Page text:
Ventilation & Cleaning Tips

by Chris Hayhow, DVM

Ventilation is the single most neglected aspect of most rabbitries. Air movement helps remove moisture (especially in the winter), remove gases such as ammonia, remove organisms such as Pasteurella multicida in the air, and remove heat (especially in the summer). The two types of ventilation systems available are natural and mechanical. Natural systems are wind driven, cheap, but we don't have much control over them. Mechanical systems such as fans can be expensive, but we do have some control over them. For any system you choose, remember that warm air rises, and that as air warms up you increase its moisture holding capacity. This is why most buildings have ceiling or ridge vents to let the warmer air escape out the top.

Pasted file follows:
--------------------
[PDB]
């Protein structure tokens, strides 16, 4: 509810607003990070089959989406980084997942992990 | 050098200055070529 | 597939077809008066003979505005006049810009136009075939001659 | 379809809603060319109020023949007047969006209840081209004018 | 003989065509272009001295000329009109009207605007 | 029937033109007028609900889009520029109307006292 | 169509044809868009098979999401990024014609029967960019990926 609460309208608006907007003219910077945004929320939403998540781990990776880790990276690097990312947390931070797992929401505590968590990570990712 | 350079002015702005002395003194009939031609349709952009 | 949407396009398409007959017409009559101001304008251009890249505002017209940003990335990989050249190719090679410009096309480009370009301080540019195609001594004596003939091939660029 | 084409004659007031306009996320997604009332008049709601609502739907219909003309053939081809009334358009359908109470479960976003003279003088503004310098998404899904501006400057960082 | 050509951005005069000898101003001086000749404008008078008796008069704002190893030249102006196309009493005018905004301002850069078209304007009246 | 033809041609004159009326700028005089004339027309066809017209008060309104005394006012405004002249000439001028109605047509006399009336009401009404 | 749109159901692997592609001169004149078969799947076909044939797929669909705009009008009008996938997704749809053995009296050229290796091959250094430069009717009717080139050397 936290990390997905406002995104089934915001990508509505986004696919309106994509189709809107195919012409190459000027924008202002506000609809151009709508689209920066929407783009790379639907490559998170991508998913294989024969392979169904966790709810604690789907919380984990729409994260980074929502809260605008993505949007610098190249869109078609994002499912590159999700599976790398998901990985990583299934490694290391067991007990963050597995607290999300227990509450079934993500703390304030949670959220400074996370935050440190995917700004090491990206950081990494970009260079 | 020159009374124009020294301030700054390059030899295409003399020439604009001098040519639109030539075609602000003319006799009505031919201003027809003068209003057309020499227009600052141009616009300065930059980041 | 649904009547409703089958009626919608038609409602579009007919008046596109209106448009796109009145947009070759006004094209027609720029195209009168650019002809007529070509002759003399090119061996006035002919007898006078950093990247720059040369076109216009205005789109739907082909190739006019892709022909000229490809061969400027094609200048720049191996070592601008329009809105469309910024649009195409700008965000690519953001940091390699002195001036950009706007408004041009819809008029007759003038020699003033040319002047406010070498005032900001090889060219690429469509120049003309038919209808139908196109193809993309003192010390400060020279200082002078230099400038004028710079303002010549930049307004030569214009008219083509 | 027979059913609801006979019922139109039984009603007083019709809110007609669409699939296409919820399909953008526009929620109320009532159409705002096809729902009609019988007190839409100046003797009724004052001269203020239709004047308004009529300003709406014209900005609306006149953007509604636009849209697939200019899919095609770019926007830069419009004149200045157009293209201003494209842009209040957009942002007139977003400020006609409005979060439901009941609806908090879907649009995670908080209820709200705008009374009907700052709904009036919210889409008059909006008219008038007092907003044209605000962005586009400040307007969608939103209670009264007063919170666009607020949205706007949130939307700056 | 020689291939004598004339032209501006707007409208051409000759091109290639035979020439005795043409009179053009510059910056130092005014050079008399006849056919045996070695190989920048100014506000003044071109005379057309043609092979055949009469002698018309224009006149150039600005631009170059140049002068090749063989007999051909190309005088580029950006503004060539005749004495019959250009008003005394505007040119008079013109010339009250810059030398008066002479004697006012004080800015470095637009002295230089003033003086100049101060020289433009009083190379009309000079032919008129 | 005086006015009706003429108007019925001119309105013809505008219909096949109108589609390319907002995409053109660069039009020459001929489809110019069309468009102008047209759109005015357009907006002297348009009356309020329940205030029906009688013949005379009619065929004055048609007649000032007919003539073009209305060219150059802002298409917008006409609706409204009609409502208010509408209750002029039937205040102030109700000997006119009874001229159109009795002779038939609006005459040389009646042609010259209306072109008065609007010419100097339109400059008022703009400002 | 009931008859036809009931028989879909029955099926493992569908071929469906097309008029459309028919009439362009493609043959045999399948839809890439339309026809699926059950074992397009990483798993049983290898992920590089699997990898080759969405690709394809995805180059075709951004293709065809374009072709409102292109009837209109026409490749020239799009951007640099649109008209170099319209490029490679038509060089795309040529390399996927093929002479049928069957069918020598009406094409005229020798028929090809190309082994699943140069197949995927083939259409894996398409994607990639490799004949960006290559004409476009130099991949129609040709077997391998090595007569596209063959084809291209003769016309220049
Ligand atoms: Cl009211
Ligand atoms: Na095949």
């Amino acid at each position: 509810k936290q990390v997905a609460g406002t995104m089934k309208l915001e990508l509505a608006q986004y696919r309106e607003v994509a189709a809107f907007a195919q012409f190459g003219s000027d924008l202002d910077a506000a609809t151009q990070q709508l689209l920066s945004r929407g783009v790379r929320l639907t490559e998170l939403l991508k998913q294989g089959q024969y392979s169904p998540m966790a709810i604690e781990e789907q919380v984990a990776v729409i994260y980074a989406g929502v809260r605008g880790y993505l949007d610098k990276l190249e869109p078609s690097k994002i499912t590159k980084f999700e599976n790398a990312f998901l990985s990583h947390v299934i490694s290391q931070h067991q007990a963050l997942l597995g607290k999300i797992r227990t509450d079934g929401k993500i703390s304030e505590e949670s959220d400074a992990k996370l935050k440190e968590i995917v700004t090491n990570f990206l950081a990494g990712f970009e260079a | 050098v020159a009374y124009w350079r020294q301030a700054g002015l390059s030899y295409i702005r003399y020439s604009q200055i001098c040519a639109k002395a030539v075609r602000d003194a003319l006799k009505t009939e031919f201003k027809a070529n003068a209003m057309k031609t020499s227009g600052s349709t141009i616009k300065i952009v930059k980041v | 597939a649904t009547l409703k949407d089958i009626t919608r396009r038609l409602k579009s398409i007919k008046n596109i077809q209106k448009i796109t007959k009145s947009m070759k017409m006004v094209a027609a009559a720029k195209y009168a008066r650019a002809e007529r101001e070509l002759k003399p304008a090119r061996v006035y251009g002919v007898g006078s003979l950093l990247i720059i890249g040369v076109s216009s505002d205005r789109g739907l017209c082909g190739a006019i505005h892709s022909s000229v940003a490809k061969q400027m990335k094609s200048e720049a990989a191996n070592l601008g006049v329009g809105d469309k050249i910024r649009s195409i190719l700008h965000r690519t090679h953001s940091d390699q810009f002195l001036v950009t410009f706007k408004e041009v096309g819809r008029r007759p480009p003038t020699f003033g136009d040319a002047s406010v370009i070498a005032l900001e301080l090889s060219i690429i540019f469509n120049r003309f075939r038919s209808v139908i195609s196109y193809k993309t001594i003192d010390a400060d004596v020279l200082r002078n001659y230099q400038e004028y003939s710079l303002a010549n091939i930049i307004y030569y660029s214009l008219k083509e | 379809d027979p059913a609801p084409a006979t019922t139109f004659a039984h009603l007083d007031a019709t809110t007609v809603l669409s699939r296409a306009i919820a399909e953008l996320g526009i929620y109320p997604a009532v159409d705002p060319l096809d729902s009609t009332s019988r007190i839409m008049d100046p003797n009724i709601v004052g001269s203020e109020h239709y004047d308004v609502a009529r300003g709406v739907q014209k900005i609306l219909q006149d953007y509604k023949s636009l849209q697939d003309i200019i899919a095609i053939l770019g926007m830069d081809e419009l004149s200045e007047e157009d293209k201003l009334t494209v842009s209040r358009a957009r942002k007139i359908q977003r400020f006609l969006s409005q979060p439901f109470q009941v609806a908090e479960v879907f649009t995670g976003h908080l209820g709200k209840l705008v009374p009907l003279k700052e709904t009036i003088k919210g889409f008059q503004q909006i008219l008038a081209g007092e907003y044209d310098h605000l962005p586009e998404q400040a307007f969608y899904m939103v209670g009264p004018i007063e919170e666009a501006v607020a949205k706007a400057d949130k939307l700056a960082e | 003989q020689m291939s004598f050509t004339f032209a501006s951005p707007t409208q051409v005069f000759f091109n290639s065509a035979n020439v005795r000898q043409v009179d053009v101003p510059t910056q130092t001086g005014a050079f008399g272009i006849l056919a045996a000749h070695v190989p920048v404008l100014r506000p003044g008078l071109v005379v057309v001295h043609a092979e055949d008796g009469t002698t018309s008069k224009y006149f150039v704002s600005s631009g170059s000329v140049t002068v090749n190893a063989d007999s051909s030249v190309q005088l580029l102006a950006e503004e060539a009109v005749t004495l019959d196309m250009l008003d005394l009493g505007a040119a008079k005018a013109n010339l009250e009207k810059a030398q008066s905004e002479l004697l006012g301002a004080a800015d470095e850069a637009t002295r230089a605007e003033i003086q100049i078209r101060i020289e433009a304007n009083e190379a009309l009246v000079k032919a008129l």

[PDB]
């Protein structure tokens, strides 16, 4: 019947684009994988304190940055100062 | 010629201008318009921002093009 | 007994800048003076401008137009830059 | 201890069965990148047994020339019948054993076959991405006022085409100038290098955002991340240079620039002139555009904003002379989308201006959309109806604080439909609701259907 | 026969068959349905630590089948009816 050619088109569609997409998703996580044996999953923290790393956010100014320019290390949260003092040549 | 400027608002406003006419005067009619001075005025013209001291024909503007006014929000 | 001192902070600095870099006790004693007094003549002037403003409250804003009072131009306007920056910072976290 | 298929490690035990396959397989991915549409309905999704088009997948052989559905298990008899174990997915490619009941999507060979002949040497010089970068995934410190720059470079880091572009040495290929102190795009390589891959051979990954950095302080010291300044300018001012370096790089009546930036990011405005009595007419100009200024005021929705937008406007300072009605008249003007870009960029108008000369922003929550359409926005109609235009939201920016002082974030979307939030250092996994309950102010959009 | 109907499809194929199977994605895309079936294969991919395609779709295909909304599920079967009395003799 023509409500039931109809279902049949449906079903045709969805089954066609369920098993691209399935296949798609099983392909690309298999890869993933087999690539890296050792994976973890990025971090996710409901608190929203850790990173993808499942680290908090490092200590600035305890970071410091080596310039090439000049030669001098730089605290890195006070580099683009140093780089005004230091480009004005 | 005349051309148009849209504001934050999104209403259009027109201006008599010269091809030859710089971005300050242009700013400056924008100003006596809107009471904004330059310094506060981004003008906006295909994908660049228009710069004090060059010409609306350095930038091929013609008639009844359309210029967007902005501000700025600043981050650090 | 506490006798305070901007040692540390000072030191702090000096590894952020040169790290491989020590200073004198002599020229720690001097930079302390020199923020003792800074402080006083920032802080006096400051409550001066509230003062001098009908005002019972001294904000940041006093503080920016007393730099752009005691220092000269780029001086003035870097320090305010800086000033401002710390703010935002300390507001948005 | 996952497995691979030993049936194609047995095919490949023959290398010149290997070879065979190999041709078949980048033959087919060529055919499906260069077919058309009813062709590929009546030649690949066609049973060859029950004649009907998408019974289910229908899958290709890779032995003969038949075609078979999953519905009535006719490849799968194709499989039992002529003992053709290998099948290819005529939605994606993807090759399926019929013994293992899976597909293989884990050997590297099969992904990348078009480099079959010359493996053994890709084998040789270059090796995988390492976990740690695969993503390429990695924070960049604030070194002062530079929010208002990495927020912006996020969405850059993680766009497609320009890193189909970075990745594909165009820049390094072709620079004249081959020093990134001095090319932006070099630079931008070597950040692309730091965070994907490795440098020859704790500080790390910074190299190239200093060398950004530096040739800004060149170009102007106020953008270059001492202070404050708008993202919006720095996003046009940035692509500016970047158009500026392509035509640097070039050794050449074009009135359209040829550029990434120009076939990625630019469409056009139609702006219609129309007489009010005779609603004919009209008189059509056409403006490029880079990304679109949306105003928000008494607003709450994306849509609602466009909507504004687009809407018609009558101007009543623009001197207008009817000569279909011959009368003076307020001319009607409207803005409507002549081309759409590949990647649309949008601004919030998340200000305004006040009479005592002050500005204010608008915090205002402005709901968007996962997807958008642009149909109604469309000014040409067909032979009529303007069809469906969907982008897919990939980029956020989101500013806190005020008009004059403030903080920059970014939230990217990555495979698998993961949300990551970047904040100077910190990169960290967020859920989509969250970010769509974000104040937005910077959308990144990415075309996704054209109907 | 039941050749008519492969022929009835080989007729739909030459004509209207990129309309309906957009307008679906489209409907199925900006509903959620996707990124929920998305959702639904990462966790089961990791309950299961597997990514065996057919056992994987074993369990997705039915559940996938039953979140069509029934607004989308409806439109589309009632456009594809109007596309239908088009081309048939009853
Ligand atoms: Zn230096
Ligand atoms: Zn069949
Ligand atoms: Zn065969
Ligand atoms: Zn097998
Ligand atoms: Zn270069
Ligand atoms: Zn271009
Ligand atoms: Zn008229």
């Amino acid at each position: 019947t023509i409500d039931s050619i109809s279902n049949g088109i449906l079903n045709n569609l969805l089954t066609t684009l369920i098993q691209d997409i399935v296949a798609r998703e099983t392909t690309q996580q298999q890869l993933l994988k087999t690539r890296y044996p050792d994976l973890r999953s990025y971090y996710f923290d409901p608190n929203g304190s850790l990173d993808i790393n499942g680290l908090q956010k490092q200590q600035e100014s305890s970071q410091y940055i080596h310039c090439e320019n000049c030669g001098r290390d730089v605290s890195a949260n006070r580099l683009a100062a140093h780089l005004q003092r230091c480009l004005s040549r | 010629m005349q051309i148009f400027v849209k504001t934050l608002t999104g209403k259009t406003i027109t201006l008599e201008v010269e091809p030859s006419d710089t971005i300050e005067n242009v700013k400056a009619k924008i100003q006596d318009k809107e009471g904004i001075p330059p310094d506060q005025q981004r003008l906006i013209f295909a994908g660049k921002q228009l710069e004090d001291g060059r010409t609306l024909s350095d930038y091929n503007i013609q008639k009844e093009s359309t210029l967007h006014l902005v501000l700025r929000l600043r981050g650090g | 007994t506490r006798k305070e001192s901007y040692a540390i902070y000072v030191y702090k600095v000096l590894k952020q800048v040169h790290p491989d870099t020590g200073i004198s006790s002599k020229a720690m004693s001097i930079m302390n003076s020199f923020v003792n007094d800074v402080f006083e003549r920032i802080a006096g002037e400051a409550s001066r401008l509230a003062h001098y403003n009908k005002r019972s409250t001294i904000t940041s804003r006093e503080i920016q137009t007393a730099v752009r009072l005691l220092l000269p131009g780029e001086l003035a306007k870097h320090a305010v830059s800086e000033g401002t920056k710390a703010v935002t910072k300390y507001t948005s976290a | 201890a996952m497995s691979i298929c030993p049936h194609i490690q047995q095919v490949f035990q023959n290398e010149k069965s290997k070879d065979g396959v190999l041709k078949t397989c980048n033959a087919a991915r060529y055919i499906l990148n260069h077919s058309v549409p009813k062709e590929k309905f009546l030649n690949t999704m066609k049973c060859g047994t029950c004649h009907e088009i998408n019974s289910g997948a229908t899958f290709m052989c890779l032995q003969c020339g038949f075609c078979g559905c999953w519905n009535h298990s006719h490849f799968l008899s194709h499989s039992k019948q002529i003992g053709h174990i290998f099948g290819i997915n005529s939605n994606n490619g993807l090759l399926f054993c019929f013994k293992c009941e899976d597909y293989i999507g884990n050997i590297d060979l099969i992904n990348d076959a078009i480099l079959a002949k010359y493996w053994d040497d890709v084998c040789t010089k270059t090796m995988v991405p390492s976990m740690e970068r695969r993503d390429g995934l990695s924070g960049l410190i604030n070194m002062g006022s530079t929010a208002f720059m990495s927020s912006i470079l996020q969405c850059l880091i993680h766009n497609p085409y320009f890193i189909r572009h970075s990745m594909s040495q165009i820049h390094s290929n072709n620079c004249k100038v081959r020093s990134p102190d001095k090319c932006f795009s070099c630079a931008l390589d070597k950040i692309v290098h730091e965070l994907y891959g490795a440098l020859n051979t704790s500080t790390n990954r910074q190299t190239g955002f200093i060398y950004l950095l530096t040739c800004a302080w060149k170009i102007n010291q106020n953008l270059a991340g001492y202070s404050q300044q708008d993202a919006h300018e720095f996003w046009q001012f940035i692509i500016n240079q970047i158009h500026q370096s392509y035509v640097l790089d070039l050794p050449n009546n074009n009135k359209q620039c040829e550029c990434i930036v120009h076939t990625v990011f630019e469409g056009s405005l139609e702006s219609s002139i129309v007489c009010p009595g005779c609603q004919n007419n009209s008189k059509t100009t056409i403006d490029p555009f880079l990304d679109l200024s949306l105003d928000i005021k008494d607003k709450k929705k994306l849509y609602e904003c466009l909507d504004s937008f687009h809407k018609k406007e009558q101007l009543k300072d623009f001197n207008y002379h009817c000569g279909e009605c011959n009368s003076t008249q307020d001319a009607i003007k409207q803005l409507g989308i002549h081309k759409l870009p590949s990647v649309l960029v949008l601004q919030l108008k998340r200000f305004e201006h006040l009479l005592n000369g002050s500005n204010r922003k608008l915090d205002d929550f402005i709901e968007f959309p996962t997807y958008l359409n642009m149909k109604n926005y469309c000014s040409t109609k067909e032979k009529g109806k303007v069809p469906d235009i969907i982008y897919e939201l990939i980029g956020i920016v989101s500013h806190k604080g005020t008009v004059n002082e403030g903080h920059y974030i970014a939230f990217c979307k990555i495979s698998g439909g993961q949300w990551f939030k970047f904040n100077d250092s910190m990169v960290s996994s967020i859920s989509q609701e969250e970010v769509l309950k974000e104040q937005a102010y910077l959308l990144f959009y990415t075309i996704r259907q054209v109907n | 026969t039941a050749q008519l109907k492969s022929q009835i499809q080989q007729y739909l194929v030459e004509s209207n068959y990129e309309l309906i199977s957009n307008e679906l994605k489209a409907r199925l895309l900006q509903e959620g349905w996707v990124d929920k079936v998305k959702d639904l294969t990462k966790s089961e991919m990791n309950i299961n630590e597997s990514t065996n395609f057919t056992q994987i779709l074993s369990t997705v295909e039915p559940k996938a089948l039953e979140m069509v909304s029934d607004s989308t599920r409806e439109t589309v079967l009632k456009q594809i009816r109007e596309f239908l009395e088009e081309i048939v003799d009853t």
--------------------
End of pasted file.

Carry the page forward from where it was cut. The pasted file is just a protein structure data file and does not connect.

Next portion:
The least glamorous but most important part of any rabbitry is sanitation. Elbow grease and diligence are the key. If you stay ahead of the manure and urine buildup you should not have a big problem. You must have a place to dispose of the waste. This area should be away from the rabbitry so that flies and other pests are not allowed free access back into your rabbitry. A weekly cleaning schedule that not only gets rids of the solid waste, but also involves disinfecting with sunlight or a product such as Clorox will help keep disease problems under control. If you use Clorox, it should be washed off the cages so it will not corrode the wire.


HLRSC Official Guidebook - 5th Edition 2002